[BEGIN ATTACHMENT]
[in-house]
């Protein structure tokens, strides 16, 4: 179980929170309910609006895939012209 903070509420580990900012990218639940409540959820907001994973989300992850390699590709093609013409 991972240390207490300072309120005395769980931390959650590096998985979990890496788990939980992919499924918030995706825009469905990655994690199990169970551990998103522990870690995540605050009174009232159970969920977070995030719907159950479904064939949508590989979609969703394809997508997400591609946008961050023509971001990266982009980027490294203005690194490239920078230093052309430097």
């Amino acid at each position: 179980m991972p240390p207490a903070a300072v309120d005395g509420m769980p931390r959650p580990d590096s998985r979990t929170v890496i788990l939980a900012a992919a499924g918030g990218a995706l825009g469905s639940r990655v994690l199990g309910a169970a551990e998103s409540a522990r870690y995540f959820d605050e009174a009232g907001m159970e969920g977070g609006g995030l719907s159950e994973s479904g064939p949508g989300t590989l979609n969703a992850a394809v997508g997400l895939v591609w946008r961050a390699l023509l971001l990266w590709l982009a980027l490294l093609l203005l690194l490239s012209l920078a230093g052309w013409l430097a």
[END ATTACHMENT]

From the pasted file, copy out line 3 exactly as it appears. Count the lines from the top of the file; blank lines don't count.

């Amino acid at each position: 179980m991972p240390p207490a903070a300072v309120d005395g509420m769980p931390r959650p580990d590096s998985r979990t929170v890496i788990l939980a900012a992919a499924g918030g990218a995706l825009g469905s639940r990655v994690l199990g309910a169970a551990e998103s409540a522990r870690y995540f959820d605050e009174a009232g907001m159970e969920g977070g609006g995030l719907s159950e994973s479904g064939p949508g989300t590989l979609n969703a992850a394809v997508g997400l895939v591609w946008r961050a390699l023509l971001l990266w590709l982009a980027l490294l093609l203005l690194l490239s012209l920078a230093g052309w013409l430097a």